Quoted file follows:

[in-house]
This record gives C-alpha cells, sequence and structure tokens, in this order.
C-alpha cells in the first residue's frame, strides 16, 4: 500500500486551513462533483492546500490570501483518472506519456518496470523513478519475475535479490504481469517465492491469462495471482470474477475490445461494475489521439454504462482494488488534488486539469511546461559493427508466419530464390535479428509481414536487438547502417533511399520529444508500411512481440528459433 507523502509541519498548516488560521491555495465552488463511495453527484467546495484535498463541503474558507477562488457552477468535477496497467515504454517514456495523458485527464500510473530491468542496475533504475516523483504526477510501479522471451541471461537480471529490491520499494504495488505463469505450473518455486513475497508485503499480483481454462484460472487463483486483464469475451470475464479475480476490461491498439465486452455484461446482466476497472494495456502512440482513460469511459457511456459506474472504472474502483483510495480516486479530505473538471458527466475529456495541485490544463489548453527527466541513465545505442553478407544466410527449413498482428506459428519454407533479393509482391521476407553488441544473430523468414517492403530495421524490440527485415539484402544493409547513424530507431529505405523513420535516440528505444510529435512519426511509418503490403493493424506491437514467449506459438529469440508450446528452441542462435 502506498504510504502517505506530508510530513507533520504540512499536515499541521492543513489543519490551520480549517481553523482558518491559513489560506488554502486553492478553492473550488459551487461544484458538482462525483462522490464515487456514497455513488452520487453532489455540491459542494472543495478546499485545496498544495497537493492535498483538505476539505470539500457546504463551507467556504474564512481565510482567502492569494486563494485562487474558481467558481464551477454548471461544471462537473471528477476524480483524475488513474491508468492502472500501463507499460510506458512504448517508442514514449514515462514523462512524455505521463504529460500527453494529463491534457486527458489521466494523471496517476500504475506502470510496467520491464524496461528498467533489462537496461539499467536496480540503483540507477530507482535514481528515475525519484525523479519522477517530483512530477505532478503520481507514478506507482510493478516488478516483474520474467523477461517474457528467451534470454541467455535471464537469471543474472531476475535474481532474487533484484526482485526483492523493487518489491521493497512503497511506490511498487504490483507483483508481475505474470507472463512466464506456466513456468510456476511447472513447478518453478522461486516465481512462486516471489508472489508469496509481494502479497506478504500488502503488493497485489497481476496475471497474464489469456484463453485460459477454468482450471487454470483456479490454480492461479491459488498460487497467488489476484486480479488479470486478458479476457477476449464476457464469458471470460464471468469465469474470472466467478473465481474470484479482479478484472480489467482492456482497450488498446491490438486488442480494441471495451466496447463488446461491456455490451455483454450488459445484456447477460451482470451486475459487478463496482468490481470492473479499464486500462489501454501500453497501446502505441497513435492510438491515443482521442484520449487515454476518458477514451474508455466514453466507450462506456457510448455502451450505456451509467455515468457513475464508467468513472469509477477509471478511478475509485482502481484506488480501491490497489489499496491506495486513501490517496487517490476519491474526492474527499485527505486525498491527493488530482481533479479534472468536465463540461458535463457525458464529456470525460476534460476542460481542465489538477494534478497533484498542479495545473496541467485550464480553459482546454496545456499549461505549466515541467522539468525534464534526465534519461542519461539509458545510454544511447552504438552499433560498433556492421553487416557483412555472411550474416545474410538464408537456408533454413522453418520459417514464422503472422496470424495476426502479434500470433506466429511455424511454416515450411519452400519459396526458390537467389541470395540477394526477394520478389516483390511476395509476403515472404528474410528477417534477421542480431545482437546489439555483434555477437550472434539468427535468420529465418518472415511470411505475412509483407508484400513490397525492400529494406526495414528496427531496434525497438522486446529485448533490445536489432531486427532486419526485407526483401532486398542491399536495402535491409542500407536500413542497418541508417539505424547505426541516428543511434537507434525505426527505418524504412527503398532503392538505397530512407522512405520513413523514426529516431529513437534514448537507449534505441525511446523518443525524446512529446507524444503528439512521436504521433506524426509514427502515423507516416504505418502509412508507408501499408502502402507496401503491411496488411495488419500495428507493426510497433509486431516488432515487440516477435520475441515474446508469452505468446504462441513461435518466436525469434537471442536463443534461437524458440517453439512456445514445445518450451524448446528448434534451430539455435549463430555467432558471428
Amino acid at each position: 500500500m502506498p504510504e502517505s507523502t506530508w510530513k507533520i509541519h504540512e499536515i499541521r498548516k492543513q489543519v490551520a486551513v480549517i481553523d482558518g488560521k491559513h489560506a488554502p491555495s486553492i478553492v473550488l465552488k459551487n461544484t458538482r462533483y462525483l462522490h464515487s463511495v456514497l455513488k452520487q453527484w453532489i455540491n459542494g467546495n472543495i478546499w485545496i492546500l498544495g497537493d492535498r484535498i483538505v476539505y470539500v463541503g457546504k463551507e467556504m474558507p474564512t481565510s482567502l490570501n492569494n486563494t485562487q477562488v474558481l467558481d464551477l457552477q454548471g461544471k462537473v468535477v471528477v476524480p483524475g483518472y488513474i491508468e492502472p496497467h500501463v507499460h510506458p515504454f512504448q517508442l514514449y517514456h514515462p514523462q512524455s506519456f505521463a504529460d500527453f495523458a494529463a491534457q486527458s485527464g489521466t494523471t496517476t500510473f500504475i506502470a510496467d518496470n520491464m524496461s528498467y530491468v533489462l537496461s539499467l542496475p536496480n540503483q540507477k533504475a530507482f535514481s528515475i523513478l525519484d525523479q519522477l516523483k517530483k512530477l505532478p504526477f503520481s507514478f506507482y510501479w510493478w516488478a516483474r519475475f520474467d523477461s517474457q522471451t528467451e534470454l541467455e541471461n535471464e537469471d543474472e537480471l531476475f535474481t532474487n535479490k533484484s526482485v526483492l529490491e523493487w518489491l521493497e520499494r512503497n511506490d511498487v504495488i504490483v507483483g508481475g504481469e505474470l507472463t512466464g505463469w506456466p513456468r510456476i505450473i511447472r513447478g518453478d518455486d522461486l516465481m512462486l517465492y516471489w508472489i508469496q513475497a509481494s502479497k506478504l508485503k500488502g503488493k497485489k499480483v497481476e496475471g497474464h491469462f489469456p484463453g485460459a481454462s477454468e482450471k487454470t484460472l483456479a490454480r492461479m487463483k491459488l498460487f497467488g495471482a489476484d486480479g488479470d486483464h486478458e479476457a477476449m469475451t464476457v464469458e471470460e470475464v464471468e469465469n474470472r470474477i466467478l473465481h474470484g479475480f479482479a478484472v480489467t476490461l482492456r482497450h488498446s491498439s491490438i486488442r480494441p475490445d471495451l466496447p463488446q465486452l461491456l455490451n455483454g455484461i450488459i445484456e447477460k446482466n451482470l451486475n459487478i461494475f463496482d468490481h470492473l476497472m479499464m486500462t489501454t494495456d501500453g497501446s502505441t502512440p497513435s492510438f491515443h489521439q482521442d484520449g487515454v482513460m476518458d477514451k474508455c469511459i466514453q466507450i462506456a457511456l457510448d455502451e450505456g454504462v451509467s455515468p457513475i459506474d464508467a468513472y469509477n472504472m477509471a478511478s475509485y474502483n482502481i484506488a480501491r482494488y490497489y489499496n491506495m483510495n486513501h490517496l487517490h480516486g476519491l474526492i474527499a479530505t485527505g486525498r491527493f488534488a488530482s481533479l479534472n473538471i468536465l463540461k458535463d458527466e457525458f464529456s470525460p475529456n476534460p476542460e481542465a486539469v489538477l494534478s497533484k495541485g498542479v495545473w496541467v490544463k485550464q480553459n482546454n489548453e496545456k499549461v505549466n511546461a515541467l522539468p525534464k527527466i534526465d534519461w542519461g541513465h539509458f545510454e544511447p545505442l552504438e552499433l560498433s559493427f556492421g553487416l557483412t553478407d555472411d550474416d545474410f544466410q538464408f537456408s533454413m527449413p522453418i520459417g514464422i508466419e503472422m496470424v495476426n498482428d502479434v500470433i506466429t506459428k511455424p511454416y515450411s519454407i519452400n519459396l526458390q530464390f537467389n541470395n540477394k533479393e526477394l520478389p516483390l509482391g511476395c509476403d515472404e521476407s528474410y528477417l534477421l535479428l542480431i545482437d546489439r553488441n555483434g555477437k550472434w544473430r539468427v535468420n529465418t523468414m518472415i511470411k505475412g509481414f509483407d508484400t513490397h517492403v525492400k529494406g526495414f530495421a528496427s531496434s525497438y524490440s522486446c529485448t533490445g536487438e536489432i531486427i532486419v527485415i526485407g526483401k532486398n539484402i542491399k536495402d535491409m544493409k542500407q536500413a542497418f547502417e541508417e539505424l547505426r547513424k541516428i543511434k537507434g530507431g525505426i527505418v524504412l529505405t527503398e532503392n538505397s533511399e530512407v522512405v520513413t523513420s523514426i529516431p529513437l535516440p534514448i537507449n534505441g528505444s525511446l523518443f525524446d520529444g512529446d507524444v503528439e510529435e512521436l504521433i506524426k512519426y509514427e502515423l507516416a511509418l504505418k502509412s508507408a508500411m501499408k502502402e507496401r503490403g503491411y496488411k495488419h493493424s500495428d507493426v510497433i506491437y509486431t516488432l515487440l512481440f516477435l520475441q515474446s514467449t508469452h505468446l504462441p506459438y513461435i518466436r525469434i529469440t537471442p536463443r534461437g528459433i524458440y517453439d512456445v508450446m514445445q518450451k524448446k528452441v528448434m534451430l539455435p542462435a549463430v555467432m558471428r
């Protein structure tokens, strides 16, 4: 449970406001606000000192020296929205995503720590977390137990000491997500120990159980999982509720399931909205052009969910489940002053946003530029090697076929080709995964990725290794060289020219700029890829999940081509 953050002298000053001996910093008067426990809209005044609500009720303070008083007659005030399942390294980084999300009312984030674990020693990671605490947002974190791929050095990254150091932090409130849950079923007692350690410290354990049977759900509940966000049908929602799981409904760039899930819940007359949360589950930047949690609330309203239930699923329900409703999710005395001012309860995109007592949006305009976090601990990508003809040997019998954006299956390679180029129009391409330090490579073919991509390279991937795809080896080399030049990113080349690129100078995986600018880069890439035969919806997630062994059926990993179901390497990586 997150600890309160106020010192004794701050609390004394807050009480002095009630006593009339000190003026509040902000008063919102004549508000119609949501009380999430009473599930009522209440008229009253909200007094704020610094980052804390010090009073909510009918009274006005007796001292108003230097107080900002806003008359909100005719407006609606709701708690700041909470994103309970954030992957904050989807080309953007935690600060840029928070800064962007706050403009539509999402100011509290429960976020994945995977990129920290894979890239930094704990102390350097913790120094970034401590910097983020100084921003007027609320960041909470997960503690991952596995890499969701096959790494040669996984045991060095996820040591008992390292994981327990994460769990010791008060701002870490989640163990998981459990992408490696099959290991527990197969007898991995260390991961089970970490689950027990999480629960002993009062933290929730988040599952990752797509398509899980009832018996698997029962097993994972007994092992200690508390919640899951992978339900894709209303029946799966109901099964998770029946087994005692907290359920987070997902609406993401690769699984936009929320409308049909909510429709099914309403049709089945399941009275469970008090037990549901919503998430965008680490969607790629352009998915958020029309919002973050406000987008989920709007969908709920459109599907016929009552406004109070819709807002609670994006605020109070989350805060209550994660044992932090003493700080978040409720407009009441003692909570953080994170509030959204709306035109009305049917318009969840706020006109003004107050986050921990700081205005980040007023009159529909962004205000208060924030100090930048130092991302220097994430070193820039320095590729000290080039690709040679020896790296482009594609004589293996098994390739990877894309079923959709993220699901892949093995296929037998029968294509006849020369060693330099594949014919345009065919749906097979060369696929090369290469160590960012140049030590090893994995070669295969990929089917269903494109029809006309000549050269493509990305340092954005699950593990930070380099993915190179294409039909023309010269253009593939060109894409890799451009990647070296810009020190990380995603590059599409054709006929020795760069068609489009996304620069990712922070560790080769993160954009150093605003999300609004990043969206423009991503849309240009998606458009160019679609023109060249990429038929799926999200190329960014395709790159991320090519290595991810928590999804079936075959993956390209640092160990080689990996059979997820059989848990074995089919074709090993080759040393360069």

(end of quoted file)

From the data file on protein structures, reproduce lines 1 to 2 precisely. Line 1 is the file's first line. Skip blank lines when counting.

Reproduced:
[in-house]
This record gives C-alpha cells, sequence and structure tokens, in this order.